By Amelia Meyer
Rhinoceroses are, sadly, critically endangered in South Africa, even in the game parks in which there is a measure of protection from poachers. It is difficult to protect all of them, though, due to a distinct lack of funds and qualified staff, combined with an overabundance of poachers waiting for a vulnerable moment to attack.
The Black and White rhinos both occupy South Africa. They are contained within wildlife reserves and national parks like the Kruger National Park and Hluhluwe Umfolozi Game Reserve. Here, they live on the grassy plains and savannahs of the local bushveld. The White Rhinoceros has recovered from near extinction in South Africa to now being the most prolific rhino species in existence, anywhere in the world.
South Africa is the custodian of more than 80% of the entire world’s population of rhinos.
Therefore, these animals and their protection are of paramount importance in South Africa. Anti-poaching campaigns are conducted regularly to try to raise awareness and minimise the threat to the local rhinos. Sadly, during 2011, one rhino was killed almost every day for a long period by illegal poachers.
Of the four subspecies of Black Rhino, two are commonly found in South Africa. These are the South-central (Diceros bicornis minor) and the South-western (Diceros bicornis bicornis).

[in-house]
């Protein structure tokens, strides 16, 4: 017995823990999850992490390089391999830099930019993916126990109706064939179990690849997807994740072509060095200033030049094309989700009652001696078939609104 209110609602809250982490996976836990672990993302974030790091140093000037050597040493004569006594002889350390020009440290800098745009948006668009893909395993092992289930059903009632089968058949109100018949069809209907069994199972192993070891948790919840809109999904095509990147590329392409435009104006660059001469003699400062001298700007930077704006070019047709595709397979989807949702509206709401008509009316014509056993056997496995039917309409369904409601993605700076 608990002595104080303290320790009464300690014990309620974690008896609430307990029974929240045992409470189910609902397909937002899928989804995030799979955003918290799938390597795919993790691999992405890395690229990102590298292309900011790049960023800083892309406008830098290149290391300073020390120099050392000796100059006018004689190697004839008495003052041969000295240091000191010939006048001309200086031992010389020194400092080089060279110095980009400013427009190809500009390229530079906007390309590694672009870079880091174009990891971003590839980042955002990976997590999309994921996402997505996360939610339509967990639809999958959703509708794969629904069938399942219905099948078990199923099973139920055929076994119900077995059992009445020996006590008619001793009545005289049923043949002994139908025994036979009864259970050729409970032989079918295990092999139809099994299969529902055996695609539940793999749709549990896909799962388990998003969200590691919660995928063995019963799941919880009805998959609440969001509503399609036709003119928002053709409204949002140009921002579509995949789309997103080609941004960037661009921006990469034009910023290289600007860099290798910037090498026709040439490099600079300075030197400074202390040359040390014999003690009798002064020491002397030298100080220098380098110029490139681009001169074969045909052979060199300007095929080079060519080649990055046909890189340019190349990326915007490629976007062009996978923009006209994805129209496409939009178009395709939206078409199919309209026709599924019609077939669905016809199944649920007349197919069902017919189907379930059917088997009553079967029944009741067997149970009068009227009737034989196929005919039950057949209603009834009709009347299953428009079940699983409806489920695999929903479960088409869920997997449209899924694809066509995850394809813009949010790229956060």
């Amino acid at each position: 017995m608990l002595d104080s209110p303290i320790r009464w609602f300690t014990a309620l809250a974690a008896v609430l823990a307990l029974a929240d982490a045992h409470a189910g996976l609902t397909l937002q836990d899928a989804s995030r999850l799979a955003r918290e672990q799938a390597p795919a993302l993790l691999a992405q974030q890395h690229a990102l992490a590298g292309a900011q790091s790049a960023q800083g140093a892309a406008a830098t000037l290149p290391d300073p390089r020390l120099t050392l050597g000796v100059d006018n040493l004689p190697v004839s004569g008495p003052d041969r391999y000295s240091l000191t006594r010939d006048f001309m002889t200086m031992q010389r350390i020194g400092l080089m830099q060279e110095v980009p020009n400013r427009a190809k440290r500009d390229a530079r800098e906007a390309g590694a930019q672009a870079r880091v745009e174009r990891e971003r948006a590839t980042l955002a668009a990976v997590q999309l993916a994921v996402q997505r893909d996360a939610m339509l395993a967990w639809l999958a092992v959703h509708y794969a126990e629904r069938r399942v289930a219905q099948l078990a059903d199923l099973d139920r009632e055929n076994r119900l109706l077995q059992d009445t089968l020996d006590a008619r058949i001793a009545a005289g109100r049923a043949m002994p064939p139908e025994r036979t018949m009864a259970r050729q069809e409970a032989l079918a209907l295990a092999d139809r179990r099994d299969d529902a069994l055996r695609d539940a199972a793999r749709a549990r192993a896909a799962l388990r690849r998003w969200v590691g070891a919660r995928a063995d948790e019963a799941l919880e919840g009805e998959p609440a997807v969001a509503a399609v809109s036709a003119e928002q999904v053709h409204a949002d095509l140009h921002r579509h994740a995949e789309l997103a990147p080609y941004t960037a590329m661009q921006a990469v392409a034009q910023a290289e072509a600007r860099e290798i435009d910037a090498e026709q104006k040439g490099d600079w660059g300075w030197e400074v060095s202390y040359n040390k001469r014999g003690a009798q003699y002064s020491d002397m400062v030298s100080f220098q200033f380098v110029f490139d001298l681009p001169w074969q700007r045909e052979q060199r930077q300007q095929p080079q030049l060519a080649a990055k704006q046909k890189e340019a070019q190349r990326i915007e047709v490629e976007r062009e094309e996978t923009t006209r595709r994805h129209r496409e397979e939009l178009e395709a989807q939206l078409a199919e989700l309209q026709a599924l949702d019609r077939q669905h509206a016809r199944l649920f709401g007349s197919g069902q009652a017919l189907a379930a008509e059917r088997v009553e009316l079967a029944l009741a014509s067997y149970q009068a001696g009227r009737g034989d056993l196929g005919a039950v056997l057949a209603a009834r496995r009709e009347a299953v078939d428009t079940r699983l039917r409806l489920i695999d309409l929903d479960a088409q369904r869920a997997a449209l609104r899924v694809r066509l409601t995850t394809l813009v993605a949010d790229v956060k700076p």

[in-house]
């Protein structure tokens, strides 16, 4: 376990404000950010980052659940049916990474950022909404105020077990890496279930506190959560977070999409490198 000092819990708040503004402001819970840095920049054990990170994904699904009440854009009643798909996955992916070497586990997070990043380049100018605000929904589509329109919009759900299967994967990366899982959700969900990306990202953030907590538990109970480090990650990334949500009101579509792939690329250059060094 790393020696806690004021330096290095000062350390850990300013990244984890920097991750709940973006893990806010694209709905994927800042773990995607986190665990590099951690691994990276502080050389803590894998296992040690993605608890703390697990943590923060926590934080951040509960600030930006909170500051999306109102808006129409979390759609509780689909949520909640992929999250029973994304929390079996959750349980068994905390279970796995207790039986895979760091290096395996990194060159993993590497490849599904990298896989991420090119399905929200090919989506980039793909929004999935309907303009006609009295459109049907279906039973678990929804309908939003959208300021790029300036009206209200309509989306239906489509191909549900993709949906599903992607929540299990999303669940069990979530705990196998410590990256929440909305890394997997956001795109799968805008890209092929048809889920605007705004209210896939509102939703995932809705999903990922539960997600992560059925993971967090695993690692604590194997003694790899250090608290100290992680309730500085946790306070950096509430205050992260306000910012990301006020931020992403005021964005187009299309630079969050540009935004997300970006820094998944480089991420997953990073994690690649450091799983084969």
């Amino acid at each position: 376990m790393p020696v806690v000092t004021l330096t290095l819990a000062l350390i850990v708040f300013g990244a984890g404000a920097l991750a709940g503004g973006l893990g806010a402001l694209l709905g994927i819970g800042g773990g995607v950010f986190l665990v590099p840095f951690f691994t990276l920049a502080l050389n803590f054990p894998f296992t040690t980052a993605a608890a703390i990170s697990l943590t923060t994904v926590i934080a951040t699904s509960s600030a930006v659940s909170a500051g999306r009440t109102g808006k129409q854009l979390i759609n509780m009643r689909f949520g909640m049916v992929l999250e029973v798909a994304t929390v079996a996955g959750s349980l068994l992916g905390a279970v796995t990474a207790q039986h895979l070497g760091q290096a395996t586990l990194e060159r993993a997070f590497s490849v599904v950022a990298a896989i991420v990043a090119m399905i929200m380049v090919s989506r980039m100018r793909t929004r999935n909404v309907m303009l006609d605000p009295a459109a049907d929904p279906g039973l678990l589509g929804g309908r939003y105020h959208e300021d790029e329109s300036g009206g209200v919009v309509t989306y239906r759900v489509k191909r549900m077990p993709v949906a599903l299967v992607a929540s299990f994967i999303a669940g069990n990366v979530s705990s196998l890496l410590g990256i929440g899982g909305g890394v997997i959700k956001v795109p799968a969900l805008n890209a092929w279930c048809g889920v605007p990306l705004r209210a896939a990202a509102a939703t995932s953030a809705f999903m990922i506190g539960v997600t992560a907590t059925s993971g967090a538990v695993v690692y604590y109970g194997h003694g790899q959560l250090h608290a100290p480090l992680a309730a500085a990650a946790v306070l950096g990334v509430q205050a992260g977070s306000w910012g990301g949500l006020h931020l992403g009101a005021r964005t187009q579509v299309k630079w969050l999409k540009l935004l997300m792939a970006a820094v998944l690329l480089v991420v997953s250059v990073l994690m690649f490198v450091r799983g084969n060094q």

The Kruger National Park (Limpopo, South Africa)
This park is one of South Africa’s chief tourism attractions for its abundance of wildlife, covering almost 20 000 square kilometres. Black and White rhinos are both found in the park, but in far smaller numbers than in decades past. The Kruger National Park has implemented strict anti-poaching measures, but still falls prey to vicious poachers, who often sneak across the Mozambique border, which is particularly difficult to monitor. Tourism is of utmost importance to this park and its many lodges, and is an integral part of educating the world about the plight of the rhinos in South Africa.
The Hluhluwe Umfolozi Game Reserve (KwaZulu Natal, South Africa)
This game park is the oldest in the country, having been established in 1895. It is home to larger numbers of rhinos than Kruger, and its many lodges offer tourists the opportunity to view such animals in close proximity. Breeding projects were initiated in this park, and have been conducted here for decades. They have proven largely successful in increasing the numbers of precious rhinos that live within its borders. During the 1950’s and 1960’s, this reserve was acclaimed for its rhino breeding initiatives, particularly in terms of the White Rhino. Today, Hluhluwe Umfolozi Game Reserve continues to breed rhino and send them all over the world in attempts to rehabilitate their population numbers.
Other parks and reserves in which Black Rhino and White Rhino can be found in South Africa include the Augrabies Falls National Park (Northern Cape), the Rhino and Lion Nature Reserve (Gauteng), the Addo Elephant Park (Eastern Cape), Kragga Kamma Game Reserve (Eastern Cape), the Pretorius Game Reserve (Free State) and the Pilanesberg National Park (North West Province).
The Big 5, of which the Black Rhino is a member, is an important part of South Africa’s tourist attractions and wildlife resources. It is imperative that these animals are protected and that no expense is spared in ensuring that the plains of South Africa continue to be traversed by such magnificent wildlife.